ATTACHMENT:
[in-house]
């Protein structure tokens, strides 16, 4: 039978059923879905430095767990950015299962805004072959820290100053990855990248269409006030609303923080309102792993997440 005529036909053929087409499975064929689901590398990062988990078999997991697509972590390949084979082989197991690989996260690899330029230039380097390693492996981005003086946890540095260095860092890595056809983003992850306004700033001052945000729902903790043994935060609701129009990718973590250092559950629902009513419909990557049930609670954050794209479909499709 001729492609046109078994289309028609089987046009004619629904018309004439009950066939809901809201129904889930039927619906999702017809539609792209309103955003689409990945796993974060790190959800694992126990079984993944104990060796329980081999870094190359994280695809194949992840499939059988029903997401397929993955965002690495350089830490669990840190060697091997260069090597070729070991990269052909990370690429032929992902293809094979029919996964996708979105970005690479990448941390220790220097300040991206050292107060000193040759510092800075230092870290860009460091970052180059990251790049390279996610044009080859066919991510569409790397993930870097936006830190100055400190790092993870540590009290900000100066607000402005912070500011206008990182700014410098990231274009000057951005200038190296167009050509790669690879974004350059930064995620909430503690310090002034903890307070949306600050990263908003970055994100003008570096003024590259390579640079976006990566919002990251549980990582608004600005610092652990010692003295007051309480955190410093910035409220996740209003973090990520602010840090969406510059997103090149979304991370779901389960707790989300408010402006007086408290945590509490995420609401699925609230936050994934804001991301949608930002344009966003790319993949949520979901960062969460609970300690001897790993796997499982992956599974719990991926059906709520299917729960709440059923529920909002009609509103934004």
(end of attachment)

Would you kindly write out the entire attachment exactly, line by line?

[in-house]
């Protein structure tokens, strides 16, 4: 039978059923879905430095767990950015299962805004072959820290100053990855990248269409006030609303923080309102792993997440 005529036909053929087409499975064929689901590398990062988990078999997991697509972590390949084979082989197991690989996260690899330029230039380097390693492996981005003086946890540095260095860092890595056809983003992850306004700033001052945000729902903790043994935060609701129009990718973590250092559950629902009513419909990557049930609670954050794209479909499709 001729492609046109078994289309028609089987046009004619629904018309004439009950066939809901809201129904889930039927619906999702017809539609792209309103955003689409990945796993974060790190959800694992126990079984993944104990060796329980081999870094190359994280695809194949992840499939059988029903997401397929993955965002690495350089830490669990840190060697091997260069090597070729070991990269052909990370690429032929992902293809094979029919996964996708979105970005690479990448941390220790220097300040991206050292107060000193040759510092800075230092870290860009460091970052180059990251790049390279996610044009080859066919991510569409790397993930870097936006830190100055400190790092993870540590009290900000100066607000402005912070500011206008990182700014410098990231274009000057951005200038190296167009050509790669690879974004350059930064995620909430503690310090002034903890307070949306600050990263908003970055994100003008570096003024590259390579640079976006990566919002990251549980990582608004600005610092652990010692003295007051309480955190410093910035409220996740209003973090990520602010840090969406510059997103090149979304991370779901389960707790989300408010402006007086408290945590509490995420609401699925609230936050994934804001991301949608930002344009966003790319993949949520979901960062969460609970300690001897790993796997499982992956599974719990991926059906709520299917729960709440059923529920909002009609509103934004």